Won’t You Be My Neighbor? June 21, 2009Posted by Dan R. Dick in Church Leadership, Core Values, Mission of the Church, Religion in the U.S..
Tags: church, Mission & Purpose, Religious Trends
This is the reprint of an article that appeared in The Wittenberg Door (September/October 2007), Alive Now! and on the General Board of Discipleship website, and a sequel to yesterday’s, The Church in the Plastic Bubble. Since I wrote the original article, I discovered that this is not an aberration, but an industry. People-proofing churches (from “those” people) has become popular sport in our Christian culture. Additionally, I’ve encountered church ushers trained in martial arts, fire arms, and anti-terrorist protocols. Some churches now hire armed guards. Sales of security systems to churches increase, even in a tough economy. For me, it raises some serious questions about what we have let the church become, but here is the early encounter I entitled, “Won’t You Be My Neighbor?”
(The following is a somewhat surreal conversation I had with a woman who struck up a conversation with me in a Madison, Wisconsin coffee shop. Her quotes were captured on my nifty little digital recorder, and are shared verbatim. This is an op-ed piece – a reaction to what may be a disturbing trend in our church world in the 21st century. It is intended as a think piece, and I am very interested in your views – maybe I am over-reacting…)
Is the world becoming a more or less hostile place? Who ‘belongs’ to a community and who doesn’t? Are the poor and marginalized our brothers and sisters for whom we have responsibility or are they merely a problem to be solved? There are no simple answers to these questions, but for Christians it is assumed that they are easy questions to answer. The world is a broken place with all kinds of problems and the church exists to address problems, but to include all people (especially the poor and marginalized) as part of the solution. We have a responsibility to all God’s people, no matter who they are or where they live or what their life circumstances are… right? And we want nothing more than to create congregational environments that personify the highest ideals of “open hearts, open minds, open doors”… are we on the same page?
Tell all this to some churches in the Chicago area who have hired an architect to “beautify by securing” their church campuses.
I met a young, intense, fast-talking, energetic, in-demand architect from Chicago, at a Victor Allen’s coffee shop. She is currently working for fifteen different churches to “make sure that people who don’t belong, don’t try to take advantage of the church.” Without any apparent cognitive dissonance, my new friend joyfully shared her plans to “keep churches safe, secure, and visually appealing.”
Some of her plans for church properties include “wall- and post-mounted sprinkler heads that fire in two minute bursts five times an hour to prevent loiterers from cluttering the garden spots.” Also, “sloped grass areas to discourage sitting, fake surveillance cameras – you know, shells – to make people think they’re being watched, and angled entryways to make them uncomfortable for any purpose other than entry and exit. There is nothing scarier than showing up to church and finding some homeless guy asleep on your doorstep…” Additionally, she happily shared that research shows that “an eighty-eight degree angle provides the least comfortable decorative bench-back,” ensuring that people will not sit for long periods of time. And, “if you use a wide, inverse waffle pattern on the seat – like a cheese-grater — it makes sleeping all but impossible.”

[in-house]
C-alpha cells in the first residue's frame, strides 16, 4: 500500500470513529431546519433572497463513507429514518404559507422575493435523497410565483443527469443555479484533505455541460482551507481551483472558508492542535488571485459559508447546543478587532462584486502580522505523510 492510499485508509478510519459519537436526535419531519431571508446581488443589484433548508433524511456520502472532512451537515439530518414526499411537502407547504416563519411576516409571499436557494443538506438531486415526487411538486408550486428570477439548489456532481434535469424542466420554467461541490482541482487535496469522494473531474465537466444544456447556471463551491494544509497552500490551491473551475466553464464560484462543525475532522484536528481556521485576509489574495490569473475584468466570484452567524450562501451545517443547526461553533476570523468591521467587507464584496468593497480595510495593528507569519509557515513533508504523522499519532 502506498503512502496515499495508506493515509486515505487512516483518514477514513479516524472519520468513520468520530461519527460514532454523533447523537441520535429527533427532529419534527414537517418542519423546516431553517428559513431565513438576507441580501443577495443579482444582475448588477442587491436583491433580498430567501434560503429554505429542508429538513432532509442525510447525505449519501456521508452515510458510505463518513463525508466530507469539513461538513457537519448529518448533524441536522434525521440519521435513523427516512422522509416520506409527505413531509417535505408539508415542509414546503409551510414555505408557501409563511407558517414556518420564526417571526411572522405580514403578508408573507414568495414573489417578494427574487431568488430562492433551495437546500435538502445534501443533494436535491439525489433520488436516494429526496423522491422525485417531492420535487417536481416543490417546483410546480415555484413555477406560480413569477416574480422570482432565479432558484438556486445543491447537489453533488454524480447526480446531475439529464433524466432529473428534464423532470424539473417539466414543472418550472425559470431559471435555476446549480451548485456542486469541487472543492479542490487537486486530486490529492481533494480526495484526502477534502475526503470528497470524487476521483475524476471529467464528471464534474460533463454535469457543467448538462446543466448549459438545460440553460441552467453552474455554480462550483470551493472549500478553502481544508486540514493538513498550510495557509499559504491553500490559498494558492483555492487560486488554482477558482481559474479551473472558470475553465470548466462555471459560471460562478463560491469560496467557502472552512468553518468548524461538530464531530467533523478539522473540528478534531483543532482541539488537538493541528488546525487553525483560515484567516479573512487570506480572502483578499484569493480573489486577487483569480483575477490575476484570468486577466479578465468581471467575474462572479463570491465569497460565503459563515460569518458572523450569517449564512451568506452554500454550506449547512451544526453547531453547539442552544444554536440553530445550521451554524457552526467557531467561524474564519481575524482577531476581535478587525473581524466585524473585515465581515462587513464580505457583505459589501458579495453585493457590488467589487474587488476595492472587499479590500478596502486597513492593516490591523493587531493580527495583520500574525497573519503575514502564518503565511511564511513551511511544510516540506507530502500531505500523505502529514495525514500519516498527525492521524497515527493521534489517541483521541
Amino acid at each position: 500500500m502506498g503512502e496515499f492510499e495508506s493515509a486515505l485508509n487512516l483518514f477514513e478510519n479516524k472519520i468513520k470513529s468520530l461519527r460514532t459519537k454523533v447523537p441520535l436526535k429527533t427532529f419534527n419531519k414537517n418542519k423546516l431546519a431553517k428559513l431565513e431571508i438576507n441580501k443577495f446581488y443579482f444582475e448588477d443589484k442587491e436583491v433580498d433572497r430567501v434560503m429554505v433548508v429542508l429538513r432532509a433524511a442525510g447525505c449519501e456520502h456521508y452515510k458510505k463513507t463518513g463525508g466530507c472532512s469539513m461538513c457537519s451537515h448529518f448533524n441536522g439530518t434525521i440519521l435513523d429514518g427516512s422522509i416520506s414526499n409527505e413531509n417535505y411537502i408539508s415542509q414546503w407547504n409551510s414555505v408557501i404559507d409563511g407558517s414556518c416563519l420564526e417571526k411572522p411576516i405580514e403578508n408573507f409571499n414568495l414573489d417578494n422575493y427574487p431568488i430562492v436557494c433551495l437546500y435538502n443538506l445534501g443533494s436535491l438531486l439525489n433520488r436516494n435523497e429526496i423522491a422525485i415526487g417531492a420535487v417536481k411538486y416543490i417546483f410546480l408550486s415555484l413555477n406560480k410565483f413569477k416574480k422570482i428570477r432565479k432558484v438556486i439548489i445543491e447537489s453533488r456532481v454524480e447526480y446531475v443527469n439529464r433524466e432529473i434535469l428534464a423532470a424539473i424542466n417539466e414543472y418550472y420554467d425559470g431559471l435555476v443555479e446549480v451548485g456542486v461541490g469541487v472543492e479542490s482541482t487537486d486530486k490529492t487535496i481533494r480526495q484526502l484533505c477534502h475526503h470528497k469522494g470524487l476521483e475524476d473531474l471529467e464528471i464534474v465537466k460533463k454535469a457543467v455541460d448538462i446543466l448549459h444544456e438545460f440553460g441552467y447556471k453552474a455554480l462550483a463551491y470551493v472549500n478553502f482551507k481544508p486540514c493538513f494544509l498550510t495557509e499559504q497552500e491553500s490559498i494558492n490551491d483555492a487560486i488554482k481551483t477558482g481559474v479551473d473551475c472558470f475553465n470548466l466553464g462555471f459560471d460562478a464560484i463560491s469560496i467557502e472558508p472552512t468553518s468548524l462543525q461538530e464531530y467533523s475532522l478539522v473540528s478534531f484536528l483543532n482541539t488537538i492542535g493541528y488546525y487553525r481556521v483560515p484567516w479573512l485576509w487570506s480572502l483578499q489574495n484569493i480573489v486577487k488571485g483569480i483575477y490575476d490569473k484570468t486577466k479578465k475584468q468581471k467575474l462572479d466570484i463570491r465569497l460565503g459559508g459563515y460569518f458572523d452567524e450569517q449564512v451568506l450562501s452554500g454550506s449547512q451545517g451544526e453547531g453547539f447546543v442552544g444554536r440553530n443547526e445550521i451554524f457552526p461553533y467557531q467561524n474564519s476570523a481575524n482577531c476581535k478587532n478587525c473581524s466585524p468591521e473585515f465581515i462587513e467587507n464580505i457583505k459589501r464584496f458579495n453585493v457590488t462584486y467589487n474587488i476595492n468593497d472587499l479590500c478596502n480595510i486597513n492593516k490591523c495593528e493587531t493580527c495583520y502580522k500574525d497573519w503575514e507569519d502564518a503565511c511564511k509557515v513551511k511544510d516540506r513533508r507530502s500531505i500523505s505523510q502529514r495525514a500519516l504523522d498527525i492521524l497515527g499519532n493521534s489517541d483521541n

The conversation shifted from the troubling to the macabre as we discussed trashcans, motion sensors, and water fountains. This young woman owns the patent on a plastic trashcan that easily receives waste, but “is specially hardened and sharpened so that anyone trying to remove garbage from the top will receive a painful cut. This discourages the ‘dumpster divers’ (translated ‘hungry people’) that are literally everywhere these days… Not only do our motion sensors activate lights, but they electrify fences and doorknobs as well. And one of the things I am proudest of is the sensor-activated water fountain – if you don’t have a church fob on your key ring, you can’t get a drink. We’re looking into a parking security gate similar to the One Pass system – when you join the church you get a box for your windshield that lets you in the parking lot.”
I raised a question concerning such extreme measures to discourage people from using church property – “Aren’t you concerned about law suits?” With a twinkle in her eye, the architect confided, “These people are outside the system. They don’t have the money or other resources for legal action. It could be a real problem if we inflicted serious injury, but we don’t. Why hurt someone if you can get the result you want by irritating them?”
“I am getting so much work from churches these days, especially in the suburbs. The city is full – there are too many people on the streets, so they are looking outside the city for food and shelter. Churches can’t cope, the church people don’t want them there, and they are tearing everything up. Though I am not an active Christian, I kind of see this as my ministry – to keep undesirables out of the churches.”
This architect’s attitudes might be excused (or at least forgiven), but what is most troubling is that churches are hiring her services. Granted, churches want to create safe, healthy, and secure environments, but the steps the architect described go far beyond the creation of a safe environment. When we not only close our doors, but we take steps to punish, hurt, and deny comfort to those who most need welcome, it calls into question our very reason for being and what it really means to be the church.